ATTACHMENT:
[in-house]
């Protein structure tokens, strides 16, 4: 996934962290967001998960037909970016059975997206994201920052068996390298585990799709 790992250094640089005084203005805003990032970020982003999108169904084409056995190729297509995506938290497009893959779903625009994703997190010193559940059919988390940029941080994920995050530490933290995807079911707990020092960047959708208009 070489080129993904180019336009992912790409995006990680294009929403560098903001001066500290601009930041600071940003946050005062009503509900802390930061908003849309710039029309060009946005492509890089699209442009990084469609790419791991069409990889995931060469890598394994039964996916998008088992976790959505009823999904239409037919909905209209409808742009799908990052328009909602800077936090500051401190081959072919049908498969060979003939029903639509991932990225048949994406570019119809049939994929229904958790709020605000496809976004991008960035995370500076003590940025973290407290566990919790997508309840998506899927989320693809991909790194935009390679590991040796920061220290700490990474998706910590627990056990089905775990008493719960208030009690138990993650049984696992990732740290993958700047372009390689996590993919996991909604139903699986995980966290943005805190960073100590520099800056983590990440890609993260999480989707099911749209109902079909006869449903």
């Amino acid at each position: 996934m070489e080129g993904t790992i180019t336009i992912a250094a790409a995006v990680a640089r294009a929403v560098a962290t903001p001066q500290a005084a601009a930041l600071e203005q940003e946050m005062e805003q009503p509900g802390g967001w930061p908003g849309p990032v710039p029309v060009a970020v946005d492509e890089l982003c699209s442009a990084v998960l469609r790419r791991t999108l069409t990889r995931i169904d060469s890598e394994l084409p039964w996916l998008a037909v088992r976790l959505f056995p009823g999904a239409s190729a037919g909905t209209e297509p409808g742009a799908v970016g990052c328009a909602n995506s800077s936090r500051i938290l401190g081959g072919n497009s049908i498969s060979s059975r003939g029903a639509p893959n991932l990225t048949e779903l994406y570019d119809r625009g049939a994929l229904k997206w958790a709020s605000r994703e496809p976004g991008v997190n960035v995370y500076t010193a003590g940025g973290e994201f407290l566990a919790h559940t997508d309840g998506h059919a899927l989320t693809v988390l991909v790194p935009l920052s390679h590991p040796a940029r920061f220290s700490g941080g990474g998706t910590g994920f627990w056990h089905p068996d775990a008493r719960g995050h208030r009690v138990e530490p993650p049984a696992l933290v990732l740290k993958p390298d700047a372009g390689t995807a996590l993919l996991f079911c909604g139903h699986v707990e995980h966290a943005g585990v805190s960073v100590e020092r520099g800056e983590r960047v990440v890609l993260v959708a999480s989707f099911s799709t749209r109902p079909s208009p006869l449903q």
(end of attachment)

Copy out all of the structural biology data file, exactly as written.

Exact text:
[in-house]
């Protein structure tokens, strides 16, 4: 996934962290967001998960037909970016059975997206994201920052068996390298585990799709 790992250094640089005084203005805003990032970020982003999108169904084409056995190729297509995506938290497009893959779903625009994703997190010193559940059919988390940029941080994920995050530490933290995807079911707990020092960047959708208009 070489080129993904180019336009992912790409995006990680294009929403560098903001001066500290601009930041600071940003946050005062009503509900802390930061908003849309710039029309060009946005492509890089699209442009990084469609790419791991069409990889995931060469890598394994039964996916998008088992976790959505009823999904239409037919909905209209409808742009799908990052328009909602800077936090500051401190081959072919049908498969060979003939029903639509991932990225048949994406570019119809049939994929229904958790709020605000496809976004991008960035995370500076003590940025973290407290566990919790997508309840998506899927989320693809991909790194935009390679590991040796920061220290700490990474998706910590627990056990089905775990008493719960208030009690138990993650049984696992990732740290993958700047372009390689996590993919996991909604139903699986995980966290943005805190960073100590520099800056983590990440890609993260999480989707099911749209109902079909006869449903």
């Amino acid at each position: 996934m070489e080129g993904t790992i180019t336009i992912a250094a790409a995006v990680a640089r294009a929403v560098a962290t903001p001066q500290a005084a601009a930041l600071e203005q940003e946050m005062e805003q009503p509900g802390g967001w930061p908003g849309p990032v710039p029309v060009a970020v946005d492509e890089l982003c699209s442009a990084v998960l469609r790419r791991t999108l069409t990889r995931i169904d060469s890598e394994l084409p039964w996916l998008a037909v088992r976790l959505f056995p009823g999904a239409s190729a037919g909905t209209e297509p409808g742009a799908v970016g990052c328009a909602n995506s800077s936090r500051i938290l401190g081959g072919n497009s049908i498969s060979s059975r003939g029903a639509p893959n991932l990225t048949e779903l994406y570019d119809r625009g049939a994929l229904k997206w958790a709020s605000r994703e496809p976004g991008v997190n960035v995370y500076t010193a003590g940025g973290e994201f407290l566990a919790h559940t997508d309840g998506h059919a899927l989320t693809v988390l991909v790194p935009l920052s390679h590991p040796a940029r920061f220290s700490g941080g990474g998706t910590g994920f627990w056990h089905p068996d775990a008493r719960g995050h208030r009690v138990e530490p993650p049984a696992l933290v990732l740290k993958p390298d700047a372009g390689t995807a996590l993919l996991f079911c909604g139903h699986v707990e995980h966290a943005g585990v805190s960073v100590e020092r520099g800056e983590r960047v990440v890609l993260v959708a999480s989707f099911s799709t749209r109902p079909s208009p006869l449903q």